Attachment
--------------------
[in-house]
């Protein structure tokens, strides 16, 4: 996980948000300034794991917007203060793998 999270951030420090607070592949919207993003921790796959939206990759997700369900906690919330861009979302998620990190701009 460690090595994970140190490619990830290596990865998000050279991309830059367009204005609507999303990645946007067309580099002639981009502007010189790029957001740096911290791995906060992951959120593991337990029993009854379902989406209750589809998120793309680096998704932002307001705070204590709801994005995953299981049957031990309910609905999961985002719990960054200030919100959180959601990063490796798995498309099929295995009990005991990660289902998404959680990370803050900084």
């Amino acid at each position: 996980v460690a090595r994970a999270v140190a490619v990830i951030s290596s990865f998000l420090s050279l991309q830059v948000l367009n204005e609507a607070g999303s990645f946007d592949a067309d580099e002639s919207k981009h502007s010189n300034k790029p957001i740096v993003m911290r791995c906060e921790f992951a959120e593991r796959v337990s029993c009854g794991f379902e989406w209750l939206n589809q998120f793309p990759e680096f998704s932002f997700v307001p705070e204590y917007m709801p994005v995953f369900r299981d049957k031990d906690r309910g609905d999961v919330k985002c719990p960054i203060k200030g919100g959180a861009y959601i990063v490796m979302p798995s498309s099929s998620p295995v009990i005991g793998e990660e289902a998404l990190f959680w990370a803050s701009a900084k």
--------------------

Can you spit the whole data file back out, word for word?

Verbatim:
[in-house]
């Protein structure tokens, strides 16, 4: 996980948000300034794991917007203060793998 999270951030420090607070592949919207993003921790796959939206990759997700369900906690919330861009979302998620990190701009 460690090595994970140190490619990830290596990865998000050279991309830059367009204005609507999303990645946007067309580099002639981009502007010189790029957001740096911290791995906060992951959120593991337990029993009854379902989406209750589809998120793309680096998704932002307001705070204590709801994005995953299981049957031990309910609905999961985002719990960054200030919100959180959601990063490796798995498309099929295995009990005991990660289902998404959680990370803050900084």
């Amino acid at each position: 996980v460690a090595r994970a999270v140190a490619v990830i951030s290596s990865f998000l420090s050279l991309q830059v948000l367009n204005e609507a607070g999303s990645f946007d592949a067309d580099e002639s919207k981009h502007s010189n300034k790029p957001i740096v993003m911290r791995c906060e921790f992951a959120e593991r796959v337990s029993c009854g794991f379902e989406w209750l939206n589809q998120f793309p990759e680096f998704s932002f997700v307001p705070e204590y917007m709801p994005v995953f369900r299981d049957k031990d906690r309910g609905d999961v919330k985002c719990p960054i203060k200030g919100g959180a861009y959601i990063v490796m979302p798995s498309s099929s998620p295995v009990i005991g793998e990660e289902a998404l990190f959680w990370a803050s701009a900084k």